January 27, 2015

My Biggest Pearl From 2014 – Can You Guess?

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The biggest, shiniest, most powerful pearl I can share with you from 2014 is if you want to succeed in your career transition, you must network! Not once, not twice, but on a regular basis. Think flossing. It’s been said a thousand times over, “It’s not what you know, but who you know.” And for good reason. Knowing the right person can make the seas part. The right person can connect you with a key contact, share invaluable advice, open locked doors, and most importantly, instill hope and possibility.

One of my clients who recently found a great new position describes his own experience:

“I was so naive when I started my job search. I found an ad for a job I wanted and carefully crafted the ‘perfect’ cover letter and sent in my CV. Thinking that I would certainly get a call for an interview, I confidently waited and waited…and waited. Over the next four months I repeated this process about 20 times. It was so humbling to send in my CV and get no response. I eventually got one interview opportunity for a job I really didn’t want.

“During the same period, however, I sent emails to about half a dozen people that I already knew – asking them if they knew of any openings. This resulted in five additional interview opportunities and, ultimately, three job offers. The interesting thing is that all five of these jobs were filled without any advertisements. I’ve never really been a ‘networking’ person, but the few people I know really came through for me. Even though I’ve found the job I wanted, I will definitely continue to keep up with and grow my network.”

Another one of my clients wrote the following after attending the American Association of Physician Leaders conference,

“Wow, the power of networking!  Not even ‘networking,’ just talking. I approached someone at a break to follow up on a question he asked in the seminar. Ten minutes later, I had learned some valuable tidbits on administration and he was asking me to send him my resume. I still don’t know where I’m going, but I have some more ideas on how to get there – not my ideas, mind you, but more of a confidence in ideas that didn’t appeal to me before. Networking is one. Why it didn’t resonate with me before is baffling and a bit embarrassing. I’m sure Heather has told me to network at least 138 times. I know it works in patient care – I tell the residents all of the time to communicate and keep good relationships with consulting docs because it facilitates good care. I think I’ve now realized that there is a big difference between networking and schmoozing. I’ve had a chance to observe some people who are very good at it. I’m also getting over the fear of approaching people I don’t know. Its more than just gathering business cards, obviously, but just talking to the person sitting next to me at breakfast was a big step and very difficult for me. Another skill to learn.  In reality, it amounts to maintaining friendships and forming new ones.  Why should that not be appealing? Career aside, it is a good formula for life, too.”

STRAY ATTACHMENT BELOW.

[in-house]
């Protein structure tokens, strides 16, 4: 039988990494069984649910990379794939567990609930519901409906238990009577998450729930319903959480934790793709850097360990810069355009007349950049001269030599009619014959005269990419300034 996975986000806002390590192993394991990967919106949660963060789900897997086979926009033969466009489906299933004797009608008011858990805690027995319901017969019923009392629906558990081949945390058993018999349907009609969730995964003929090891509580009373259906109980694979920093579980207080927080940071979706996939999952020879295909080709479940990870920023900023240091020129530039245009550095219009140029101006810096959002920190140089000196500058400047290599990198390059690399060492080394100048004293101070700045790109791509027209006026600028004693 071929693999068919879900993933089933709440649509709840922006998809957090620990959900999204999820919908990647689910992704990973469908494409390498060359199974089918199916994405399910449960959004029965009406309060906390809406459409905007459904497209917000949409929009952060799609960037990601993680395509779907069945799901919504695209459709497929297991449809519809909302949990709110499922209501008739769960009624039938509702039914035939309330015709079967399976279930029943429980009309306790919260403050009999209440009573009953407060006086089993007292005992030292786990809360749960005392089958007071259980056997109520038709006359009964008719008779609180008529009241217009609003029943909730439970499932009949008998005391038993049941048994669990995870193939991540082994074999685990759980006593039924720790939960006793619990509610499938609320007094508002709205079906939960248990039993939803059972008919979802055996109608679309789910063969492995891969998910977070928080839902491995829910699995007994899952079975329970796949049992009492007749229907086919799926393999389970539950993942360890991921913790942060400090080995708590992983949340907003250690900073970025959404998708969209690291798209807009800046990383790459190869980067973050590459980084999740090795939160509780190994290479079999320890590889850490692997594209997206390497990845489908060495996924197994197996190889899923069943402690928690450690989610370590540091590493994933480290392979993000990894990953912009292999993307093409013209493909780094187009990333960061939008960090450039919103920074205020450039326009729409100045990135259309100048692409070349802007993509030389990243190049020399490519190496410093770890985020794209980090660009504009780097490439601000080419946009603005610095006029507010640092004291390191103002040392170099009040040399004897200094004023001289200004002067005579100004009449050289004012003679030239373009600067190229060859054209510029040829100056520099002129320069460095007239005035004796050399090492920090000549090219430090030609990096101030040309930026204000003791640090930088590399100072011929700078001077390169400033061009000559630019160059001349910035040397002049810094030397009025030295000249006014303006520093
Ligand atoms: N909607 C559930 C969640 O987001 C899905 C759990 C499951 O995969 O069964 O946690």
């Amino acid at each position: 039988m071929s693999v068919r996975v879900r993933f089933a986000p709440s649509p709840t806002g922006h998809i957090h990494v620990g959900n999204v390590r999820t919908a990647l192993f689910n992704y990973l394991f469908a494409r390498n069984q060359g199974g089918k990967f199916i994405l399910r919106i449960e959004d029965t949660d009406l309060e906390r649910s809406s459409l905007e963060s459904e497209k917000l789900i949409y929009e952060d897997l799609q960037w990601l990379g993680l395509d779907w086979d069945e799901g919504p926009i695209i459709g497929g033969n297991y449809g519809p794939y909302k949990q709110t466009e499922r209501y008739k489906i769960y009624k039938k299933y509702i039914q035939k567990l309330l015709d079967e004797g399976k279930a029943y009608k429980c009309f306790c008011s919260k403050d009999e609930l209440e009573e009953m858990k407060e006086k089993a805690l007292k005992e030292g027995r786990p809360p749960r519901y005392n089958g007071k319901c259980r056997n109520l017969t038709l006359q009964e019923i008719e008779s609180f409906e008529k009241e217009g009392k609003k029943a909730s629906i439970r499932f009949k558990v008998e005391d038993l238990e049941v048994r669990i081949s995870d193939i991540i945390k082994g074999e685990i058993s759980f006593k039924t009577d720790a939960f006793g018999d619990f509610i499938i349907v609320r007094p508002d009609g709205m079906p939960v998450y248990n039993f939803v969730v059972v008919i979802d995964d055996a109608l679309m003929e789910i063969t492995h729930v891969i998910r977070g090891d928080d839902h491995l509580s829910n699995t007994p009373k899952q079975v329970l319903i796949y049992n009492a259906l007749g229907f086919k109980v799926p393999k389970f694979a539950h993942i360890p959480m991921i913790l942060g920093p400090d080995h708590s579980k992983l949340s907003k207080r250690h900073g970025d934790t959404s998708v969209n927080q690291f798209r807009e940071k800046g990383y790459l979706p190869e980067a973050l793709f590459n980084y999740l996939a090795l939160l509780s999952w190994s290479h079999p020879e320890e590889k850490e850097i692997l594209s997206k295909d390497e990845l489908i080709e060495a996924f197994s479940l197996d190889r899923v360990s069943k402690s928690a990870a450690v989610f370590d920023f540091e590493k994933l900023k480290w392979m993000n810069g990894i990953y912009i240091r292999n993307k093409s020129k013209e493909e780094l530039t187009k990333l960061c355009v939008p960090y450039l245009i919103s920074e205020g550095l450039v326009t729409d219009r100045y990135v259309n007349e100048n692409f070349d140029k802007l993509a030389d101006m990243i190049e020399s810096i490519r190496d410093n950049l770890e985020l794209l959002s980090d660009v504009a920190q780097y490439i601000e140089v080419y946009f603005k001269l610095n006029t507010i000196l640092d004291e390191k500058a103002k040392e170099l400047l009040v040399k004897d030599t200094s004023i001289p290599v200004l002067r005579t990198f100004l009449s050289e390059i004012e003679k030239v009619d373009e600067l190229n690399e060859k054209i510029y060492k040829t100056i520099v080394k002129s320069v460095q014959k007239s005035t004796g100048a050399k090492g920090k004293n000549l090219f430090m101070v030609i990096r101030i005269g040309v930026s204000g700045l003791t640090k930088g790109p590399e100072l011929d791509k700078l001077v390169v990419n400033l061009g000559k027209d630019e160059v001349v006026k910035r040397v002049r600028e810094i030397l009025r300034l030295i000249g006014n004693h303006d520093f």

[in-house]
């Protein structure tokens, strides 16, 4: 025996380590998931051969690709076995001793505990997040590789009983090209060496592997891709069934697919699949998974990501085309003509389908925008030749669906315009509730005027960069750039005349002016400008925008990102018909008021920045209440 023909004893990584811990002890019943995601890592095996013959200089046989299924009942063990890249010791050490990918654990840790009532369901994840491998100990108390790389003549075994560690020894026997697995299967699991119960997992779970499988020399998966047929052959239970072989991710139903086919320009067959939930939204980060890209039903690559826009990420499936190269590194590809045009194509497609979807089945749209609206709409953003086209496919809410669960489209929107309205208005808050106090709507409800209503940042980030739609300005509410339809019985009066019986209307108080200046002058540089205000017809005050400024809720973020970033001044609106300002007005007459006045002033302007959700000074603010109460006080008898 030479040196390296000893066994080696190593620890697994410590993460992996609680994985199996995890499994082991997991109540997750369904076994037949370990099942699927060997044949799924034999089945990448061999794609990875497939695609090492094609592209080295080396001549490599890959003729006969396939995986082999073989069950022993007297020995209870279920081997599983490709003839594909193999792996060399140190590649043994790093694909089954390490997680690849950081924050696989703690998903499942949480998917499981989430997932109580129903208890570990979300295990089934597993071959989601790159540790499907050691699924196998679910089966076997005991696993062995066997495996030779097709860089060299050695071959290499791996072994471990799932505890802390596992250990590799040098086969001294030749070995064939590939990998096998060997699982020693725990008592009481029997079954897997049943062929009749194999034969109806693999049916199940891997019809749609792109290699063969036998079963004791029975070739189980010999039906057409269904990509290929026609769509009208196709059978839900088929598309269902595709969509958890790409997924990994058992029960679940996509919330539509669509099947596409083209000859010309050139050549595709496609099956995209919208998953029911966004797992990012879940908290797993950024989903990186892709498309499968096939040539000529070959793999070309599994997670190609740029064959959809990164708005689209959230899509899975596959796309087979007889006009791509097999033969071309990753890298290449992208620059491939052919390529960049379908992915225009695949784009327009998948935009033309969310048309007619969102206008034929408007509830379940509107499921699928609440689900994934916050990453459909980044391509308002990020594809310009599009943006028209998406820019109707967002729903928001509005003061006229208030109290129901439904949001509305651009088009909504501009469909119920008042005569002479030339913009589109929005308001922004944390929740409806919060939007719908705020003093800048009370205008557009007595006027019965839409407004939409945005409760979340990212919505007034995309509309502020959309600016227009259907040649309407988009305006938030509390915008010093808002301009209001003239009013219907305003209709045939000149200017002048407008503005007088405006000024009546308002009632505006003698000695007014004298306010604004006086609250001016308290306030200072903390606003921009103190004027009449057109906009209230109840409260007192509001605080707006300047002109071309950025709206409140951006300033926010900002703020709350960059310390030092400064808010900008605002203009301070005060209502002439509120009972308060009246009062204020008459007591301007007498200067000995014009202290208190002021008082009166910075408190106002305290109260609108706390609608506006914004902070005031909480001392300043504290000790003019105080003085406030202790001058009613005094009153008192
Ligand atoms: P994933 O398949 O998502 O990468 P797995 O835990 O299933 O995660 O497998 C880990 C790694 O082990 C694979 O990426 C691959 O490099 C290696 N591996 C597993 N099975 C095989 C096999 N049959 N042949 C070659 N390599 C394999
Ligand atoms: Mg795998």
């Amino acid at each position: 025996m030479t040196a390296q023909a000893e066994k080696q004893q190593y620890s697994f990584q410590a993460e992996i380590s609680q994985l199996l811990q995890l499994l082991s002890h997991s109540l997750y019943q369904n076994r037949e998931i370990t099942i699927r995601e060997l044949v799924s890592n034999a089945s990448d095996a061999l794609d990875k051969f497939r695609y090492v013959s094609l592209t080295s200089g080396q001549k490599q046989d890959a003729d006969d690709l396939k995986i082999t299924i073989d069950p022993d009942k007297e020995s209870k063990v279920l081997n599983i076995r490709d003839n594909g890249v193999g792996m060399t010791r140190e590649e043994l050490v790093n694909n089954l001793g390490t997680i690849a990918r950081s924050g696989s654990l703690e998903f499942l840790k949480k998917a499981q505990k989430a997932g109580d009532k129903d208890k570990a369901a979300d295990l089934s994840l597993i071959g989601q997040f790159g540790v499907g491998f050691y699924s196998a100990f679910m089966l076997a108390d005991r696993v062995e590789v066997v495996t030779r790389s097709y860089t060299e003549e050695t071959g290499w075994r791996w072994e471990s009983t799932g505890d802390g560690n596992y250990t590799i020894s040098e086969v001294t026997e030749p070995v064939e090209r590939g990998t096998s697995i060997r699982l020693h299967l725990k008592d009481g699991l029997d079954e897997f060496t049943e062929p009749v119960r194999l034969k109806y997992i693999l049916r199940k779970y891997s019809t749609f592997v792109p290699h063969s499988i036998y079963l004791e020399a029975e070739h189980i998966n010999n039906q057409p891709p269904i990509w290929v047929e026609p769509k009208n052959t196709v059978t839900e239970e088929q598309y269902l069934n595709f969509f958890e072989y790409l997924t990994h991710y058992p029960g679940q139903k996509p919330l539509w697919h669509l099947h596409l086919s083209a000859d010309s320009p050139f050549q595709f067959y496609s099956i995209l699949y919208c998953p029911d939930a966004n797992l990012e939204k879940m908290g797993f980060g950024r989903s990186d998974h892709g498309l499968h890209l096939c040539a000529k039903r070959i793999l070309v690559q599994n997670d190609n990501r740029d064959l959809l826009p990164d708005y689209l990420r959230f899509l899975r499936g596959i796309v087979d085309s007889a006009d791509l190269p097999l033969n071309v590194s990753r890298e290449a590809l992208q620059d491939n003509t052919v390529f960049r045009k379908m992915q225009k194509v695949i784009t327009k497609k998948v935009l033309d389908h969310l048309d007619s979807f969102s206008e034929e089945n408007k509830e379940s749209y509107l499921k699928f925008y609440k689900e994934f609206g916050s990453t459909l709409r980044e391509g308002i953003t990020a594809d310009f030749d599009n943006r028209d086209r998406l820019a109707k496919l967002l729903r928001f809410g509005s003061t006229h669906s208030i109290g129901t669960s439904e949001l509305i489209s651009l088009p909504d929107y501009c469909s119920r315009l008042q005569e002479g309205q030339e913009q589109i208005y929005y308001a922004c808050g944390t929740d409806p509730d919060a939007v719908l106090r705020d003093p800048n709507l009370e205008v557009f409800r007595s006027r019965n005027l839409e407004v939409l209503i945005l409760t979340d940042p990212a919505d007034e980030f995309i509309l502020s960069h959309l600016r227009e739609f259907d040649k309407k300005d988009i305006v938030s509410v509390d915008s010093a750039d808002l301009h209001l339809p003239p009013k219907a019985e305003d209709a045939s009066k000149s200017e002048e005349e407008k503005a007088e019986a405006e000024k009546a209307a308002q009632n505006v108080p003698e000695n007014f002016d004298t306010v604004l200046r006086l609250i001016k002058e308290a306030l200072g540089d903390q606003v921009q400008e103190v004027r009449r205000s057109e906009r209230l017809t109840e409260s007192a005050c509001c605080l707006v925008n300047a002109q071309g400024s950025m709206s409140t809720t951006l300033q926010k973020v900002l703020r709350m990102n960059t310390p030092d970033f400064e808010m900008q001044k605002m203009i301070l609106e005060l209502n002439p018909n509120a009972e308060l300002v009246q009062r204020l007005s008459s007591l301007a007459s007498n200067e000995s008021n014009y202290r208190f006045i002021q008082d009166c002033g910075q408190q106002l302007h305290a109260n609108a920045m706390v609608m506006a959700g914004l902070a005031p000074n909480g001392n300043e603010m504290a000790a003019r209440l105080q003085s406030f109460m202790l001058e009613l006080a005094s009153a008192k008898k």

A big “Thank you” to my two fantastic clients for sharing their words of wisdom. Their stories are not unusual. As physicians, we like to be self-sufficient and rather not have to reach out to others for help. We have operated under the model where when we proudly fire off our CV, we will be wanted! It can be insulting and frustrating to be met with profound silence. You start to wonder if there’s some big black hole out there slurping up your CVs.

As the above stories illustrate however, when we need to change our tack, we can. And to good effect. Anyone, even self-proclaimed introverts, can become good networkers. In a prior blog, Help For the Shy Networker, I offer tips for those who break out in a sweat at the thought of networking. Technology has given introverts a great boost here. With all of our social media options, much of our networking is possible through the Internet and phone. Yes, you can network in your pajamas!

Networking is not only invaluable for the job search; it’s incredibly useful for learning about non-clinical careers. As you many have noticed, no central site exists to research and apply for non-clinical careers. Learning about the different areas such as Pharma, Informatics, Public Health, Consulting, etc., requires considerable detective work. One of the most useful strategies for finding out how to make these transitions is to talk to people in these fields. You’ll want to hear their stories firsthand and ask a lot of questions.

You may have a brother-in-law, or neighbor, or friend who knows someone who knows someone at Roche or the FDA or McKinsey. These are great connections to pursue. But don’t worry. Even if your contact list (Rolodex for us old-timers) is woefully sparse, and your social circle no bigger than a Hula Hoop, LinkedIn is here to save you. In my next blog, I am going to address how you can use this fabulous professional networking site to aid in your career success. In preparation, if you’re not familiar with LinkedIn, take a few minutes to check out the site and consider starting your profile. It’s free, and it could open the door to a shiny new career. For some guidance on setting up your profile, wikihow walks you through the process here.